Calcium handling pathway may be powerful target for drug development
A research team based at Massachusetts General Hospital (MGH) has discovered a key link between two cellular abnormalities associated with early-onset Alzheimer's disease - mutations in genes for proteins called presenilins and an altered handling of calcium inside cells - and have tied a specific calcium pathway to the production of amyloid-beta42, the sticky protein fragments that make up the plaques found in the brains of people with the disease. The findings, which also suggest a normal function for the presenilin proteins, identify a new target for drugs that may prevent or treat the devastating disease.
In the paper in the September issue of Neuron, the scientists from the MGH Genetics and Aging Unit and their colleagues report that the presenilins appear to control a process that regulates the level of calcium in a cellular compartment called the endoplasmic reticulum and that presenilin mutations known to be associated with inherited Alzheimer's disease slow down this regulatory process. They also show that inhibiting this particular calcium pathway increases production of amyloid-beta42 (A-beta42).
"We have found the molecular basis of the altered calcium metabolism previously observed in neurons expressing Alzheimer's-associated versions of presenilin," says Tae-Wan Kim, PhD, the paper's senior author. "We also identified a link between a specific calcium influx pathway and aberrant, presenilin-mediated processing of the amyloid precursor protein." Kim, who had been a member of the MGH Genetics and Aging Unit, recently joined the Taub Institute for Research on Alzheimer's Disease and the Aging Brain at Columbia University College of Physicians and Surgeons.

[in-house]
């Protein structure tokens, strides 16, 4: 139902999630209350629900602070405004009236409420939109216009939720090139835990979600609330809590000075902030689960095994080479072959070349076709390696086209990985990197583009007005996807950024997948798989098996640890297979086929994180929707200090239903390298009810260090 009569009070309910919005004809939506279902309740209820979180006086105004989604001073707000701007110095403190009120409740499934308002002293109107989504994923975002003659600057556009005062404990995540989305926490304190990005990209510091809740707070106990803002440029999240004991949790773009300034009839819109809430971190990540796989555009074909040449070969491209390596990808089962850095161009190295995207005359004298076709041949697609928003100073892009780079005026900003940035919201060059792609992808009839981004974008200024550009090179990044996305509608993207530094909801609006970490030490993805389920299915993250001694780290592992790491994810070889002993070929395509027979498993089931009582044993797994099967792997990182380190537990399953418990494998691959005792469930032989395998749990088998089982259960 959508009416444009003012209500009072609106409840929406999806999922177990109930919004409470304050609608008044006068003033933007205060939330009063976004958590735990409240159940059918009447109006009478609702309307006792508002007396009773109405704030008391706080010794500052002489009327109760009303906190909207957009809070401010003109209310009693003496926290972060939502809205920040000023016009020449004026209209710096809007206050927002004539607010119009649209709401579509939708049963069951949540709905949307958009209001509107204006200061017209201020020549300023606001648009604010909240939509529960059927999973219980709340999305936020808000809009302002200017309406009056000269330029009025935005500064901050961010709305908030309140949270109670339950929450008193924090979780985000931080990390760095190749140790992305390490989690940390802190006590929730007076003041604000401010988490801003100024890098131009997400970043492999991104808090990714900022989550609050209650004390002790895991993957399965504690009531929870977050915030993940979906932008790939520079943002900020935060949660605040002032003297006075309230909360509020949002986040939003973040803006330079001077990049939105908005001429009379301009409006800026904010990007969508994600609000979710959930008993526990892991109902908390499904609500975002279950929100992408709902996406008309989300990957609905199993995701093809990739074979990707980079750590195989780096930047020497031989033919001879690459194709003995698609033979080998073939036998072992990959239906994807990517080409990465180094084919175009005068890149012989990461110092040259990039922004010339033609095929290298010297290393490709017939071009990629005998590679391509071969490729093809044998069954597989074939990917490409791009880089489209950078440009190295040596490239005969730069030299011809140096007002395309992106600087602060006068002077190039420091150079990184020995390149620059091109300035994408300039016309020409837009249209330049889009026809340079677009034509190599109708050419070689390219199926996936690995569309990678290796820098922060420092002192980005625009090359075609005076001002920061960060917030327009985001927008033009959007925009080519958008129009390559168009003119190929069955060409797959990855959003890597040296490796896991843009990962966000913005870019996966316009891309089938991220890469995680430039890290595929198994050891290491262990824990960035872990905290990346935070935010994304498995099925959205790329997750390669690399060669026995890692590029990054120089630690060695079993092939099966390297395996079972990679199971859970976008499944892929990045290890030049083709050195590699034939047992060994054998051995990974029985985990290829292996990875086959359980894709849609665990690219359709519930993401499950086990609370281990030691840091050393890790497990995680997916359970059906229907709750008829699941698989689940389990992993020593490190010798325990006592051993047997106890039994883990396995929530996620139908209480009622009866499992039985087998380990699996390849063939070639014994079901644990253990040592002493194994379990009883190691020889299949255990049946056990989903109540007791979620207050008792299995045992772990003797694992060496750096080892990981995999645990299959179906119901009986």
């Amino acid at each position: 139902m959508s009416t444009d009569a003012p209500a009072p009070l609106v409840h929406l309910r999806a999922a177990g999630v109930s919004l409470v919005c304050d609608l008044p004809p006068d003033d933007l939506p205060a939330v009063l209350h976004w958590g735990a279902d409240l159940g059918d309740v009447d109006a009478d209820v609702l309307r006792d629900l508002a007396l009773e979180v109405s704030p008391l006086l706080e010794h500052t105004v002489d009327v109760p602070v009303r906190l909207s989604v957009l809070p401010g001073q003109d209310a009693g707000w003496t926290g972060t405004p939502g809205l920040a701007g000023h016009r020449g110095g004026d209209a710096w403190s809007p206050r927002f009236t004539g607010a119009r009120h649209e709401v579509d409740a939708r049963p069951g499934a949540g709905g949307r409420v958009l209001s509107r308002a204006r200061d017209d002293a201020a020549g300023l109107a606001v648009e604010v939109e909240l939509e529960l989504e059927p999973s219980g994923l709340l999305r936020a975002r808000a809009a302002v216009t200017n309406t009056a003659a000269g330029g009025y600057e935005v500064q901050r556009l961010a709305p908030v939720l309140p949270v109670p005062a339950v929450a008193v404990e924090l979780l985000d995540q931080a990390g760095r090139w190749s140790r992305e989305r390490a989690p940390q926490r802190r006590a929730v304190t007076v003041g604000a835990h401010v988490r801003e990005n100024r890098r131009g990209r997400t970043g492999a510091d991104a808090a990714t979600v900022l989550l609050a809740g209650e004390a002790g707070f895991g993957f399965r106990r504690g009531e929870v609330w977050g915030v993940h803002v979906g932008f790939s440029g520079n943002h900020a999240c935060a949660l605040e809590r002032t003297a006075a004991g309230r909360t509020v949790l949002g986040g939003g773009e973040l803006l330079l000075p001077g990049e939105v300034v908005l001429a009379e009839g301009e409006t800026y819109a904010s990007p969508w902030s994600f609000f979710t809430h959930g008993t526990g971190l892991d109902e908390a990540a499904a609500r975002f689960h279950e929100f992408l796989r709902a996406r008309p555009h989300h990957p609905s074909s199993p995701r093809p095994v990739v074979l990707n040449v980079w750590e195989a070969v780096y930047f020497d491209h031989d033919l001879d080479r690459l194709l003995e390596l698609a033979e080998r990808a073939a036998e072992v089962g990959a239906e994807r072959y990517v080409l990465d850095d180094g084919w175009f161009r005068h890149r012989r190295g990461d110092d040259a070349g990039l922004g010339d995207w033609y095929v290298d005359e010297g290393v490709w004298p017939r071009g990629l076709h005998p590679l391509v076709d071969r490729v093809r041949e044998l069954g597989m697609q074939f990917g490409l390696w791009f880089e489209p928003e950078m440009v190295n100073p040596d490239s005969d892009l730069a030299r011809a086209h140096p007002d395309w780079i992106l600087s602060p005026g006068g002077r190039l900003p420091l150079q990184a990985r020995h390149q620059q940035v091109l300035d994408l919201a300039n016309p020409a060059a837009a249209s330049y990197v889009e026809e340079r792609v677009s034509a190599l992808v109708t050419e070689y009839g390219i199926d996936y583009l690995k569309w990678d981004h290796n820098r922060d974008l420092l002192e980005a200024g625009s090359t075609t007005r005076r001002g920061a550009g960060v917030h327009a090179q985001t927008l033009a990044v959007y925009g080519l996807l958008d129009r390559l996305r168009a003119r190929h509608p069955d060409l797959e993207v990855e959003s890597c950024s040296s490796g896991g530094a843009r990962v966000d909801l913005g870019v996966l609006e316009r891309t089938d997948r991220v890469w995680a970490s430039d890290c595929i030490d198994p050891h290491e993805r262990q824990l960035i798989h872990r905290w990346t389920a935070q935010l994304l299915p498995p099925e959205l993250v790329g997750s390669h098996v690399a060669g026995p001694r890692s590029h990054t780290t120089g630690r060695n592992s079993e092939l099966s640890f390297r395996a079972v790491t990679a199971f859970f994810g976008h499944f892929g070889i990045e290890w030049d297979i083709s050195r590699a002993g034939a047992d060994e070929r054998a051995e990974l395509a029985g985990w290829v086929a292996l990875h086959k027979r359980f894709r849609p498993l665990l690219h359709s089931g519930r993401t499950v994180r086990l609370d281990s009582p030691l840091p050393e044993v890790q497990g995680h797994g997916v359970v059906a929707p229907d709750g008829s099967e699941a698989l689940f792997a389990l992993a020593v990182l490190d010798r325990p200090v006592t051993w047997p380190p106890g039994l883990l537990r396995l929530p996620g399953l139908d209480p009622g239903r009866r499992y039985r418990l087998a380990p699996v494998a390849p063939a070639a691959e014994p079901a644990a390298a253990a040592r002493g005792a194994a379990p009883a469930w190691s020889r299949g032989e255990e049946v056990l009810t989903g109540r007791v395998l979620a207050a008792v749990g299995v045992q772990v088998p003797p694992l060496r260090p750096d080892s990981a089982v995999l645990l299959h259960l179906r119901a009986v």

Rudolph Tanzi, PhD, director of the MGH Genetics and Aging Unit and a co-author of the Neuron paper, adds, "Our work predicts that, if you could develop a drug that stimulates this specific calcium pathway, you could lower levels of A-beta42, which is the name of the game in Alzheimer's disease drug therapy development."
Mutations in two presenilin proteins - dubbed PS1 and PS2 - have been identified as causing most cases of inherited, early-onset Alzheimer's disease, also called familial Alzheimer's disease (FAD). The function of the presenilins is as yet unknown, although some researchers have found evidence that one of both of them may be a sought-after enzyme called gamma-secretase that clips the large amyloid precursor protein (APP) to form A-beta fragments. Other recent Alzheimer's research has shown that brain cells from people with FAD or cells into which mutated presenilin genes have been inserted show alterations in their handling of calcium, a process that is key to normal cellular metabolism.
Many cellular activities are triggered when signalling molecules bind to receptors on the cell surface, setting off a process called signal transduction. A key step in signal transduction involves release of calcium stored in the endoplasmic reticulum (ER) into the body of the cell, which helps translate the signal into a cellular activity. Once the calcium has been released, the supply in the ER must be replenished - much as an electronic camera flash has to recharge after firing. Movement of calcium from outside the cell into the ER utilizes a recently recognized pathway called capacitated calcium entry (CCE). The processes that control CCE, which differs from other modes of moving calcium into or out of the cell, are still being investigated.